Bosnia and Herzegovina
The area that is now Bosnia and Herzegovina has been inhabited by humans since at least the Upper Paleolithic, but evidence suggests that during the Neolithic age, permanent human settlements were established, including those that belonged to the Butmir, Kakanj, and Vučedol cultures. After the arrival of the first Indo-Europeans, the area was populated by several Illyrian and Celtic civilizations. Culturally, politically, and socially, the country has a rich and complex history. The ancestors of the South Slavic peoples that populate the area today arrived during the 6th through the 9th century. In the 12th century, the Banate of Bosnia was established; by the 14th century, this had evolved into the Kingdom of Bosnia. In the mid-15th century, it was annexed into the Ottoman Empire, under whose rule it remained until the late 19th century. The Ottomans brought Islam to the region, and altered much of the country's cultural and social outlook.
From the late 19th century until World War I, the country was annexed into the Austro-Hungarian monarchy. In the interwar period, Bosnia and Herzegovina was part of the Kingdom of Yugoslavia. After World War II, it was granted full republic status in the newly formed Socialist Federal Republic of Yugoslavia. In 1992, following the breakup of Yugoslavia, the republic proclaimed independence. This was followed by the Bosnian War, which lasted until late 1995 and was brought to a close with the signing of the Dayton Agreement.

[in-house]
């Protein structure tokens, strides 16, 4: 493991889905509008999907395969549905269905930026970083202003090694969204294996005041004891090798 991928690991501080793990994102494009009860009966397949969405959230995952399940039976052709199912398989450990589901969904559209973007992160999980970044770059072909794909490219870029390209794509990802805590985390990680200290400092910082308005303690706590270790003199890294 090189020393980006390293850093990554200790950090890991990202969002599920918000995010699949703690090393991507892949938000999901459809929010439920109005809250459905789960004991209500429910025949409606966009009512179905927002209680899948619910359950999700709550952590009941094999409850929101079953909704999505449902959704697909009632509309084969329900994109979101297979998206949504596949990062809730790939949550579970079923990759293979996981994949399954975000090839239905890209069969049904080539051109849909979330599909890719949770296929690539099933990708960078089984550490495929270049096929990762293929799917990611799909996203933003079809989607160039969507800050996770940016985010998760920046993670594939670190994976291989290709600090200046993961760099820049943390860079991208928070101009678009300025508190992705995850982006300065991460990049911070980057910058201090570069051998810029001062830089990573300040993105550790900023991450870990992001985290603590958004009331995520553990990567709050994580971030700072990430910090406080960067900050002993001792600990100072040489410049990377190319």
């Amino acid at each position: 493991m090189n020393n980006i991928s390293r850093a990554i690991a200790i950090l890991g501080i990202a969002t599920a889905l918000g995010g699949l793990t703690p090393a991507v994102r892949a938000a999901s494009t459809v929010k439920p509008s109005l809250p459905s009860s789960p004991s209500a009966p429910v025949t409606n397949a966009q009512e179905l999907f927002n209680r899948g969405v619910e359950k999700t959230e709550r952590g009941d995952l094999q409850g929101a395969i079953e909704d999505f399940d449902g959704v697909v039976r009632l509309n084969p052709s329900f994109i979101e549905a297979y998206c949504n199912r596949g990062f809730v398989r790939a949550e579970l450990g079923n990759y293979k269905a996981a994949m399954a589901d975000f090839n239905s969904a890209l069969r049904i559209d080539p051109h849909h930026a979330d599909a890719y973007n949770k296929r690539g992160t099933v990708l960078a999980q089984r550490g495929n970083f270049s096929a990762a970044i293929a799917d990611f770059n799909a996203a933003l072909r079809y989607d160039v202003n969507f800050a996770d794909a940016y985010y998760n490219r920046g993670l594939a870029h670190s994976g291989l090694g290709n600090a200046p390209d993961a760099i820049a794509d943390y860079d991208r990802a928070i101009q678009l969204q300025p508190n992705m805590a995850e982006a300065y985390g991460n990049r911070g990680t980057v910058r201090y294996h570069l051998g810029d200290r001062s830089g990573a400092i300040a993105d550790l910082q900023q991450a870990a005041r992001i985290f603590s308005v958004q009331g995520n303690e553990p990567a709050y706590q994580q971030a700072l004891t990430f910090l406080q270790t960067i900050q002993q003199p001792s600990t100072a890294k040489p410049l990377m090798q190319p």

Today, the country is home to three main ethnic groups, designated "constituent peoples" in the country's constitution. The Bosniaks are the largest group of the three, the Serbs are the second-largest, and the Croats are the third-largest. In English, all natives of Bosnia and Herzegovina, regardless of ethnicity, are called Bosnian. Minorities, who under the constitution are categorized as "others", include Jews, Roma, Albanians, Montenegrins, Ukrainians and Turks.
Bosnia and Herzegovina has a bicameral legislature and a three-member presidency made up of one member from each of the three major ethnic groups. However, the central government's power is highly limited, as the country is largely decentralized. It comprises two autonomous entities—the Federation of Bosnia and Herzegovina and Republika Srpska—and a third unit, the Brčko District, which is governed by its own local government. The Federation of Bosnia and Herzegovina furthermore consists of 10 cantons.
Bosnia and Herzegovina is a developing country and ranks 74th in the Human Development Index. Its economy is dominated by industry and agriculture, followed by tourism and the service sector. Tourism has increased significantly in recent years. The country has a social-security and universal-healthcare system, and primary and secondary level education is free. It is a member of the UN, the Organization for Security and Co-operation in Europe, the Council of Europe, the Partnership for Peace, and the Central European Free Trade Agreement; it is also a founding member of the Union for the Mediterranean, established in July 2008. Bosnia and Herzegovina is an EU candidate country and has also been a candidate for NATO membership since April 2010, when it received a Membership Action Plan.
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The data contained in this page is provided for informational purposes only, and should not be construed as legal advice on any subject matter. We gather our data from open resources and may contain outdated information. Make sure to verify these data from official resources of the respective country.